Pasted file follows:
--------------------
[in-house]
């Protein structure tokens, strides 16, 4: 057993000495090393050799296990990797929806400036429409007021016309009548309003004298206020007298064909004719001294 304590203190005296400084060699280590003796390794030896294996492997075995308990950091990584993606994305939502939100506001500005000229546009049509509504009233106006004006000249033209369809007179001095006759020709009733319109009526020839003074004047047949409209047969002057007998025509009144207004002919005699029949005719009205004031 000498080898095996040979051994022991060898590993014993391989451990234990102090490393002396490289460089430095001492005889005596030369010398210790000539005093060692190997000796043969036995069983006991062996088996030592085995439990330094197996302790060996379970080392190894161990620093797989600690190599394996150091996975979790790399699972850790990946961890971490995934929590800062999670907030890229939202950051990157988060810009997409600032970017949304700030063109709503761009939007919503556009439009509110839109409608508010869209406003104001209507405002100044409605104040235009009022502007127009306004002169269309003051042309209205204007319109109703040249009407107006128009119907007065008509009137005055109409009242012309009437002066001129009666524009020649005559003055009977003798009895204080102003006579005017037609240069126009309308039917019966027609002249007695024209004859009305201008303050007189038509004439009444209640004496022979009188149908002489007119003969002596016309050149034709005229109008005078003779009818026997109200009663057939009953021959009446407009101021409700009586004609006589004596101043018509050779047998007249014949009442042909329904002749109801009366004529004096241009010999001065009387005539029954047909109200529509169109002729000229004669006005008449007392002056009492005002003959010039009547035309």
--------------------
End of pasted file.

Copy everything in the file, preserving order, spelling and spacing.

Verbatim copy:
[in-house]
């Protein structure tokens, strides 16, 4: 057993000495090393050799296990990797929806400036429409007021016309009548309003004298206020007298064909004719001294 304590203190005296400084060699280590003796390794030896294996492997075995308990950091990584993606994305939502939100506001500005000229546009049509509504009233106006004006000249033209369809007179001095006759020709009733319109009526020839003074004047047949409209047969002057007998025509009144207004002919005699029949005719009205004031 000498080898095996040979051994022991060898590993014993391989451990234990102090490393002396490289460089430095001492005889005596030369010398210790000539005093060692190997000796043969036995069983006991062996088996030592085995439990330094197996302790060996379970080392190894161990620093797989600690190599394996150091996975979790790399699972850790990946961890971490995934929590800062999670907030890229939202950051990157988060810009997409600032970017949304700030063109709503761009939007919503556009439009509110839109409608508010869209406003104001209507405002100044409605104040235009009022502007127009306004002169269309003051042309209205204007319109109703040249009407107006128009119907007065008509009137005055109409009242012309009437002066001129009666524009020649005559003055009977003798009895204080102003006579005017037609240069126009309308039917019966027609002249007695024209004859009305201008303050007189038509004439009444209640004496022979009188149908002489007119003969002596016309050149034709005229109008005078003779009818026997109200009663057939009953021959009446407009101021409700009586004609006589004596101043018509050779047998007249014949009442042909329904002749109801009366004529004096241009010999001065009387005539029954047909109200529509169109002729000229004669006005008449007392002056009492005002003959010039009547035309």